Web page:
During wave 2, when families were once again locked out in the midst of our outbreak, as I mentioned earlier, my mom developed a serious bedsore. In pre-COVID lockdowns and restrictions, I could have had access to my mom and worked with the staff in addressing any issues she had. Families were not allowed to help when the home badly needed our support.
Lastly, my mom and I, as her power of attorney, were not properly consulted in decisions that impact my mom. We consider Copernicus my mom's home and not just an institution. Since my mom has advanced dementia, I have always been involved in the discussions and decisions relating to the level of care provided to her. COVID changed this situation. Especially, during wave 2 my mom and I as her power of attorney were not included in some of the decisions that were being made that impacted her level of care.
As an example, on December 14, two residents tested positive for COVID on my mom's floor, and then nine, again mostly on my mom's floor. This led to a decision to confine over 200 residents to their rooms 24-7, many in areas where no active cases existed. This decision was made based on meetings held between Toronto Public Health, the Ministry of Long-Term Care, Unity Health—which is the hospital that's partnered with our home—and the Copernicus management team. Residents and families of residents being impacted by such decisions were not given a voice at these meetings.
Any other patient in our health care system is given the benefit of consultation in decisions that impact their health. During COVID, as it relates to COVID, no such consideration is given to seniors living in long-term care or to their power of attorney. Why is this considered acceptable?
How do we fix this? Here are my four suggestions.
First is national standards for long-term care. Comparing what was happening in my mom's home with other long-term care homes in Toronto or in other provinces, I note there is a lack of consistency in how our seniors are cared for in many areas, including staffing levels, COVID testing, and IPAC controls.
No senior should ever feel that they are discriminated against based on the city or town they live in, the province or territory or the type of home they choose to live in. We are all Canadians, and our seniors should be treated fairly and equitably from coast to coast to coast.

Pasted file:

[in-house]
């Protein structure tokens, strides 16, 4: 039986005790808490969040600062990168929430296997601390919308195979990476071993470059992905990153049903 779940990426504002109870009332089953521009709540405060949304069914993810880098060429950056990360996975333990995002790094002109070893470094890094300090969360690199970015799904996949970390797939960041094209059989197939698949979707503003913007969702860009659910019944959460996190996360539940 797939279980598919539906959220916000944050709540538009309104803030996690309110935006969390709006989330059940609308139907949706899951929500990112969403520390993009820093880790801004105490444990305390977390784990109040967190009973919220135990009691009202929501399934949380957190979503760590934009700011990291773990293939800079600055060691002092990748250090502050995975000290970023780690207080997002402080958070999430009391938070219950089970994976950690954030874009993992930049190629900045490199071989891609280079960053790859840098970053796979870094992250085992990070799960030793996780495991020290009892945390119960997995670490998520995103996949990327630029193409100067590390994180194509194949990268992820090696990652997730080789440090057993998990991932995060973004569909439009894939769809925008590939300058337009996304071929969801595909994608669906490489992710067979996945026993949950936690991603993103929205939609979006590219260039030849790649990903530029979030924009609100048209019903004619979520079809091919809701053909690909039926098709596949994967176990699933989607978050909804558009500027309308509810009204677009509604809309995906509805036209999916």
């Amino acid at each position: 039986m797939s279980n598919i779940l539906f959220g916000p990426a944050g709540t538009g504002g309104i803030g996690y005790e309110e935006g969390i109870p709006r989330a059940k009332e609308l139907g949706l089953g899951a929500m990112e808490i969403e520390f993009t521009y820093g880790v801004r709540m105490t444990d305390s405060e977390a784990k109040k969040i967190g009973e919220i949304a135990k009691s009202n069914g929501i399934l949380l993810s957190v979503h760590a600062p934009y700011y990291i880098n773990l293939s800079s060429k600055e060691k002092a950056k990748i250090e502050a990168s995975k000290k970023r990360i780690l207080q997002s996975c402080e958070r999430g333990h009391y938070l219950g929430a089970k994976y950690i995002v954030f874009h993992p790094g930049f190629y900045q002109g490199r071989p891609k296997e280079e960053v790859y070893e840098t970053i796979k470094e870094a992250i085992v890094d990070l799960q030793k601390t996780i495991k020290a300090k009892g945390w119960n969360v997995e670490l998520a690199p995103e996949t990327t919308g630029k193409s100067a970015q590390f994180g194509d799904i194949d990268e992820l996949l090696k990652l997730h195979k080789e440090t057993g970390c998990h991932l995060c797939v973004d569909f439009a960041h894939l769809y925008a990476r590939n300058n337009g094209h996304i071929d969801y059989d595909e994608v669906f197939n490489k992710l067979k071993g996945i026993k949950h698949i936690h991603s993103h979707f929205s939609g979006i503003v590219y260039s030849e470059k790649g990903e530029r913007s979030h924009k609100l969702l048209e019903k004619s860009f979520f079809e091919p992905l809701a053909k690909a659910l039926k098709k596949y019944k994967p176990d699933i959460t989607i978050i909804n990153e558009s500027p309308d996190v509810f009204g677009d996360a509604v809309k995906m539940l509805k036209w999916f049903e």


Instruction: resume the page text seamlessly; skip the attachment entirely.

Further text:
Second, never lock out families. Families serve an integral role in the level of care provided to our seniors. We know our loved ones, and we can and do work with the homes to provide the quality of care our loved ones need. Until adequate staffing levels are addressed and funded, it is essential that families not be denied the right to improve the quality of care and indeed the quality of palliative care for our loved ones who live in long-term care. My mom and our seniors will always need their family for love and support.
Third, raise the profile of family council. During COVID, the Family Council at Copernicus Lodge was a strong voice speaking for their residents. The Family Council pushed for the resumption of regular bathing and showering, demanded increases in mental stimulation and activities and so much more, but family council members are unpaid volunteers, and it is a real challenge to attract and retain members, especially when we are not listened to by well-paid management and health care agencies.
Lastly, a resident voice at the table is needed. In any discussions that impact the health and well-being of the residents, their voice and/or the voice of the power of attorney who represents the resident needs to be included.
I beg you to never silence my mom's voice.